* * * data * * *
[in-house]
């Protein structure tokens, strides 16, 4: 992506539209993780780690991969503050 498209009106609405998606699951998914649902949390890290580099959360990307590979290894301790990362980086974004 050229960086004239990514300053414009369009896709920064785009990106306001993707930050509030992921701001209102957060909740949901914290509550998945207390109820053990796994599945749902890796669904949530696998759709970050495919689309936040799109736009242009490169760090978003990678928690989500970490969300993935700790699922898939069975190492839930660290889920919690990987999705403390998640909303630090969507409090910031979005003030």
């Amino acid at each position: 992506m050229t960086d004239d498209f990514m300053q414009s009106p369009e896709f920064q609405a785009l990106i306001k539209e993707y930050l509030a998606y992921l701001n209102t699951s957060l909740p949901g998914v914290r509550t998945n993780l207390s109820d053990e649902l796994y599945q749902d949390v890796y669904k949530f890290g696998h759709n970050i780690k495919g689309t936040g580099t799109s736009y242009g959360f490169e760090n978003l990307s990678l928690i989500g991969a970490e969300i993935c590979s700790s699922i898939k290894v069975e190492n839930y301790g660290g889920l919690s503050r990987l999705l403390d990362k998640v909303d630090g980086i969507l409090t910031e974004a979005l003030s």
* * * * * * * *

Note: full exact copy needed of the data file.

[in-house]
């Protein structure tokens, strides 16, 4: 992506539209993780780690991969503050 498209009106609405998606699951998914649902949390890290580099959360990307590979290894301790990362980086974004 050229960086004239990514300053414009369009896709920064785009990106306001993707930050509030992921701001209102957060909740949901914290509550998945207390109820053990796994599945749902890796669904949530696998759709970050495919689309936040799109736009242009490169760090978003990678928690989500970490969300993935700790699922898939069975190492839930660290889920919690990987999705403390998640909303630090969507409090910031979005003030």
């Amino acid at each position: 992506m050229t960086d004239d498209f990514m300053q414009s009106p369009e896709f920064q609405a785009l990106i306001k539209e993707y930050l509030a998606y992921l701001n209102t699951s957060l909740p949901g998914v914290r509550t998945n993780l207390s109820d053990e649902l796994y599945q749902d949390v890796y669904k949530f890290g696998h759709n970050i780690k495919g689309t936040g580099t799109s736009y242009g959360f490169e760090n978003l990307s990678l928690i989500g991969a970490e969300i993935c590979s700790s699922i898939k290894v069975e190492n839930y301790g660290g889920l919690s503050r990987l999705l403390d990362k998640v909303d630090g980086i969507l409090t910031e974004a979005l003030s």